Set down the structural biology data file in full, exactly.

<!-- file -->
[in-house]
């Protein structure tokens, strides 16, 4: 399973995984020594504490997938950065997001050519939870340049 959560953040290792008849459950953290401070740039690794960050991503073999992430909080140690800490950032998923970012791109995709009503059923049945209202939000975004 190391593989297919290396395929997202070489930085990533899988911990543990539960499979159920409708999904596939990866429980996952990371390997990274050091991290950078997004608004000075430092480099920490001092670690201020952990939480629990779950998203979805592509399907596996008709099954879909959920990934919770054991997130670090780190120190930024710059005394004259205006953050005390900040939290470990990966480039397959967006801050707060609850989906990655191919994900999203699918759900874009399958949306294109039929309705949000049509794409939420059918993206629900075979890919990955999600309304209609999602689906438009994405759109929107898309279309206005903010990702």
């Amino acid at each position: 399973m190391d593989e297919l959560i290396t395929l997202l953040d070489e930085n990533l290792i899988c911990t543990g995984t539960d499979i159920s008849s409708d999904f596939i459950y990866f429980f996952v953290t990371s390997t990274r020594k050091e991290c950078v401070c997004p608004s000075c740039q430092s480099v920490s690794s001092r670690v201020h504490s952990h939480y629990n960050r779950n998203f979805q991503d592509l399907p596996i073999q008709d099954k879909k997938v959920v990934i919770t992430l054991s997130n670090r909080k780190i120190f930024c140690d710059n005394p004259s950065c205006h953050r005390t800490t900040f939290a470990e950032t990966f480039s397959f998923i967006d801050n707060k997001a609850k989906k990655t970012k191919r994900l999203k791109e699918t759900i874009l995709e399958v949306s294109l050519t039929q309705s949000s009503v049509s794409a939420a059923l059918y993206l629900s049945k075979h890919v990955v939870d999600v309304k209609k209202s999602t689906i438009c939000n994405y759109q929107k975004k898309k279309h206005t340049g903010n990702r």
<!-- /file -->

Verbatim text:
[in-house]
């Protein structure tokens, strides 16, 4: 399973995984020594504490997938950065997001050519939870340049 959560953040290792008849459950953290401070740039690794960050991503073999992430909080140690800490950032998923970012791109995709009503059923049945209202939000975004 190391593989297919290396395929997202070489930085990533899988911990543990539960499979159920409708999904596939990866429980996952990371390997990274050091991290950078997004608004000075430092480099920490001092670690201020952990939480629990779950998203979805592509399907596996008709099954879909959920990934919770054991997130670090780190120190930024710059005394004259205006953050005390900040939290470990990966480039397959967006801050707060609850989906990655191919994900999203699918759900874009399958949306294109039929309705949000049509794409939420059918993206629900075979890919990955999600309304209609999602689906438009994405759109929107898309279309206005903010990702």
């Amino acid at each position: 399973m190391d593989e297919l959560i290396t395929l997202l953040d070489e930085n990533l290792i899988c911990t543990g995984t539960d499979i159920s008849s409708d999904f596939i459950y990866f429980f996952v953290t990371s390997t990274r020594k050091e991290c950078v401070c997004p608004s000075c740039q430092s480099v920490s690794s001092r670690v201020h504490s952990h939480y629990n960050r779950n998203f979805q991503d592509l399907p596996i073999q008709d099954k879909k997938v959920v990934i919770t992430l054991s997130n670090r909080k780190i120190f930024c140690d710059n005394p004259s950065c205006h953050r005390t800490t900040f939290a470990e950032t990966f480039s397959f998923i967006d801050n707060k997001a609850k989906k990655t970012k191919r994900l999203k791109e699918t759900i874009l995709e399958v949306s294109l050519t039929q309705s949000s009503v049509s794409a939420a059923l059918y993206l629900s049945k075979h890919v990955v939870d999600v309304k209609k209202s999602t689906i438009c939000n994405y759109q929107k975004k898309k279309h206005t340049g903010n990702r």